Initial public offering (IPO) activity in the Middle East recorded a fivefold increase in the first quarter of 2010, raising $420.5m from six IPOs compared to $83.6m in the same period last year.

The regional upturn was driven by five IPOs in Saudi Arabia and one in Qatar, with three of the listings in the insurance and takaful (Islamic insurance) sector, according to international accountancy firm Ernst & Young (E&Y).

Mazaya Qatar Real Estate Development Company, with an offer size of $144.21m was the largest regional IPO, followed by Saudi Arabia’s Herfy Food Services ($110.2m) and Al-Sorayai Trading Industrial Group ($64.8m).

Solidarity Saudi Takaful, Amana for Co-operative Insurance and Wataniya Co-operative Insurance were the other three with offer sizes of $59.2m, $34.1m and $8m respectively.

“While it’s too early to decree that markets have rebounded, this could potentially signal the return of normalcy to the markets, which had a very difficult 2009,” says Phil Gandier, head of transaction advisory services for E&Y Middle East.

Regional IPO activity also represented a 359 per cent increase from the five IPOs in the last quarter of 2009 which raised $91.6m. Saudi Arabia also led the market in that quarter, comprising three out of the five IPOs.

Meanwhile, the dominance of the insurance sector was also observed in the fourth quarter last year when three out of the five IPOs were for insurance firms.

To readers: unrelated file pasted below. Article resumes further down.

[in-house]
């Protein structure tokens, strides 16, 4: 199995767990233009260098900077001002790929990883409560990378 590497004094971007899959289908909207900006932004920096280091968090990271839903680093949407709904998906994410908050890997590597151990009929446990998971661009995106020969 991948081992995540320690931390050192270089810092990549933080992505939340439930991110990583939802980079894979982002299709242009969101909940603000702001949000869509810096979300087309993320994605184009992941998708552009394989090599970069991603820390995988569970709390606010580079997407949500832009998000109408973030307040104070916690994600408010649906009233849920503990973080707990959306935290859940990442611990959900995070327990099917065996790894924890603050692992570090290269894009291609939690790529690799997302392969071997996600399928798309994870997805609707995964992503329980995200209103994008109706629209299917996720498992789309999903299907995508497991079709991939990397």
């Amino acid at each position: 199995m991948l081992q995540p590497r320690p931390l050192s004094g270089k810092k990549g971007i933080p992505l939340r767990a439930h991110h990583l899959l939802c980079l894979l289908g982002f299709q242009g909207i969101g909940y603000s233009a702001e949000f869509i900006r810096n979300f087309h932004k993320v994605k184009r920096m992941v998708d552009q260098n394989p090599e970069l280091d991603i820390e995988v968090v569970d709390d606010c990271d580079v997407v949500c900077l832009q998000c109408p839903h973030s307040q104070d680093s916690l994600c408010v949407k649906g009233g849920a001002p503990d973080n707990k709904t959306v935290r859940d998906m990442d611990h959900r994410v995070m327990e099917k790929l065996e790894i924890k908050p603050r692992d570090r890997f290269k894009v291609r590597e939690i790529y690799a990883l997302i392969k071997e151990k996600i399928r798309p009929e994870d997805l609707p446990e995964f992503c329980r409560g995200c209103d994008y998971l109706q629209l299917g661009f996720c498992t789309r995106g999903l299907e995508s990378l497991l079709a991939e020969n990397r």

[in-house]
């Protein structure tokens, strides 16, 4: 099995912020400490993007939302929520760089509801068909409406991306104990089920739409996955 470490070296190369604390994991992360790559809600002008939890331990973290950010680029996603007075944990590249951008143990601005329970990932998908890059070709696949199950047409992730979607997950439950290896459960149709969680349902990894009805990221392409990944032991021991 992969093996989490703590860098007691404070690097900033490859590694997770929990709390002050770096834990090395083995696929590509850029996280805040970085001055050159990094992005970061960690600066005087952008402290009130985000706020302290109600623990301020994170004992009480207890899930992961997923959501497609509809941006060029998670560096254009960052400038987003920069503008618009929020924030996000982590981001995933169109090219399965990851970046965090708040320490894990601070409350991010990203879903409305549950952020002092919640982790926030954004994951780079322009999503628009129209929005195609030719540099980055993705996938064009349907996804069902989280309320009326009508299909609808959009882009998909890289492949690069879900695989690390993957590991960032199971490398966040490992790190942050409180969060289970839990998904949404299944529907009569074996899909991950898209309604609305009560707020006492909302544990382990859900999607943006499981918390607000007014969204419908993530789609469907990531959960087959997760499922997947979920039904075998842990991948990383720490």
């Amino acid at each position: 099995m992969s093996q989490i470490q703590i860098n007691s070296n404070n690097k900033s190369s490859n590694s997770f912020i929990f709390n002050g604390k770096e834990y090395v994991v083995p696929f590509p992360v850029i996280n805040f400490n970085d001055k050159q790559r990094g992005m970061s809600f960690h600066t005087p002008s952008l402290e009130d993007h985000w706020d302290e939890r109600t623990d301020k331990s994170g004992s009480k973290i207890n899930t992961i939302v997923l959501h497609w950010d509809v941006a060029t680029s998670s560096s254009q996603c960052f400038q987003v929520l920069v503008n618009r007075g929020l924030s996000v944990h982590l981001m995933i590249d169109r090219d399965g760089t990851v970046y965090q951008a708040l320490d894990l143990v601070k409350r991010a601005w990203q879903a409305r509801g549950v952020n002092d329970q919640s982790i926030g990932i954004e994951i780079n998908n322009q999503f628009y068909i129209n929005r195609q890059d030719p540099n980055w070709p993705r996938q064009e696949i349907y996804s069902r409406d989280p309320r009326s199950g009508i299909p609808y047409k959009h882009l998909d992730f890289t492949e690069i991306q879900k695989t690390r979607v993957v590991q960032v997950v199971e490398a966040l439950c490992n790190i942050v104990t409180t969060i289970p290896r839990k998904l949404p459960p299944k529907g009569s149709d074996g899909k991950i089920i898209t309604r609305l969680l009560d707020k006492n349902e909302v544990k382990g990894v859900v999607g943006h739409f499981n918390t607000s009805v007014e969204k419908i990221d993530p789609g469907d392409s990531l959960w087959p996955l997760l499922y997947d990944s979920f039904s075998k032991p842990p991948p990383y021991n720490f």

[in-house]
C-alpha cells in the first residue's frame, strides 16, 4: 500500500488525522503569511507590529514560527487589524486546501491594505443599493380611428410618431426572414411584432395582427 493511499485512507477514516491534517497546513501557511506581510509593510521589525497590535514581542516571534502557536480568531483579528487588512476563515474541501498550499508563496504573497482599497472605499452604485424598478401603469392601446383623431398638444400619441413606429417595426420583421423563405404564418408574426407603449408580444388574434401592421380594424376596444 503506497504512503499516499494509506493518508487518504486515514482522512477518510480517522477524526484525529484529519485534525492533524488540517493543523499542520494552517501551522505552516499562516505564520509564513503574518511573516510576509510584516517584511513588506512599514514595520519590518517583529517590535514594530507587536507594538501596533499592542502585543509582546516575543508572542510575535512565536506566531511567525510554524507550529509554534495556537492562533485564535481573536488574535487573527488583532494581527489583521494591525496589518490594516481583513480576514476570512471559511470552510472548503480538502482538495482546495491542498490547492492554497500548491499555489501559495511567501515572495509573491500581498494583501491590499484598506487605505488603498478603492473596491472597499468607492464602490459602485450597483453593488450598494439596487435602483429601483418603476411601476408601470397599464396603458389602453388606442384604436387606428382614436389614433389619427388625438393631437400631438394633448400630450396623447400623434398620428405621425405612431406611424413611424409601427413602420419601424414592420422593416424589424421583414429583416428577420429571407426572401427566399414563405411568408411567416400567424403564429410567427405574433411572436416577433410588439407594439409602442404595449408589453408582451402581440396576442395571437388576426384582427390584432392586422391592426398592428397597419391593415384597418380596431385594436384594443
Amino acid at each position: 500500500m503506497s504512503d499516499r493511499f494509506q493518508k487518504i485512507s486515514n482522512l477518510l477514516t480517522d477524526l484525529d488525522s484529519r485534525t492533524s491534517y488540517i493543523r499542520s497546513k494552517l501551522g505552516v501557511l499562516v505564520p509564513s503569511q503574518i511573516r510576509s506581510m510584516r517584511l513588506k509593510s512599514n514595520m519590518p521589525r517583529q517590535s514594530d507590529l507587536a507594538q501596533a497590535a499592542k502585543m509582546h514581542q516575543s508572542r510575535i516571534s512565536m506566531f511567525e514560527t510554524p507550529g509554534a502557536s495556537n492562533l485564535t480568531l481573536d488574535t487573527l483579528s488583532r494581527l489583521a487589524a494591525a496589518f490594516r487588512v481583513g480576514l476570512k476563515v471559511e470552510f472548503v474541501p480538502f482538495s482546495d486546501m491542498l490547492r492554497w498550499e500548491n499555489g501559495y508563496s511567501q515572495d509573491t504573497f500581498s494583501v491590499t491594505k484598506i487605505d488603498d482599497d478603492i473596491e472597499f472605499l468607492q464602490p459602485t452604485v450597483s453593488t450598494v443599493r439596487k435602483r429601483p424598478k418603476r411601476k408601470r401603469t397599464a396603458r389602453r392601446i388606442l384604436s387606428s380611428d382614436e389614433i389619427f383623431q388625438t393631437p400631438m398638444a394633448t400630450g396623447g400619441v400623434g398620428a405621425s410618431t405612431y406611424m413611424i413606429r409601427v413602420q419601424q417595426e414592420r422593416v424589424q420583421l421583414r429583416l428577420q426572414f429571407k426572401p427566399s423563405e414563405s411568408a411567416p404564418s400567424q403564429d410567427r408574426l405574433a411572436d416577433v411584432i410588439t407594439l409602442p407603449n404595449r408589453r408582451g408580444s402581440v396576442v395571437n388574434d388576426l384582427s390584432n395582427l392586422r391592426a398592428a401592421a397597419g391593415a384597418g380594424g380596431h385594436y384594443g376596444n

“Insurance licensing procedures in Saudi Arabia, which opened up the sector to new entrants in 2005, oblige newly licensed firms to offer a percentage of their shares to the public within a set timeframe,” says Gandier. “This is why we see a disproportionate number of IPOs in the Kingdom’s insurance/takaful sector.”

The largest oversubscription in the first quarter was received by Herfy Food Services at 4.6 times offer size.

“This could be symptomatic of the caution with which new IPOs will be greeted in 2010,” says Gandier.

“We may not see the hundreds or even tenfold oversubscriptions that were witnessed during the boom years. Firms will need to invest more time and resources in preparing their institution for an IPO and ensuring they have a compelling equity story.”

The upturn mirrored the performance of the global IPO markets, which recorded 267 deals in the first quarter worth $53.2bn, compared to the 52 deals which raised $1.4bn in the same period last year – the lowest IPO activity in the last decade.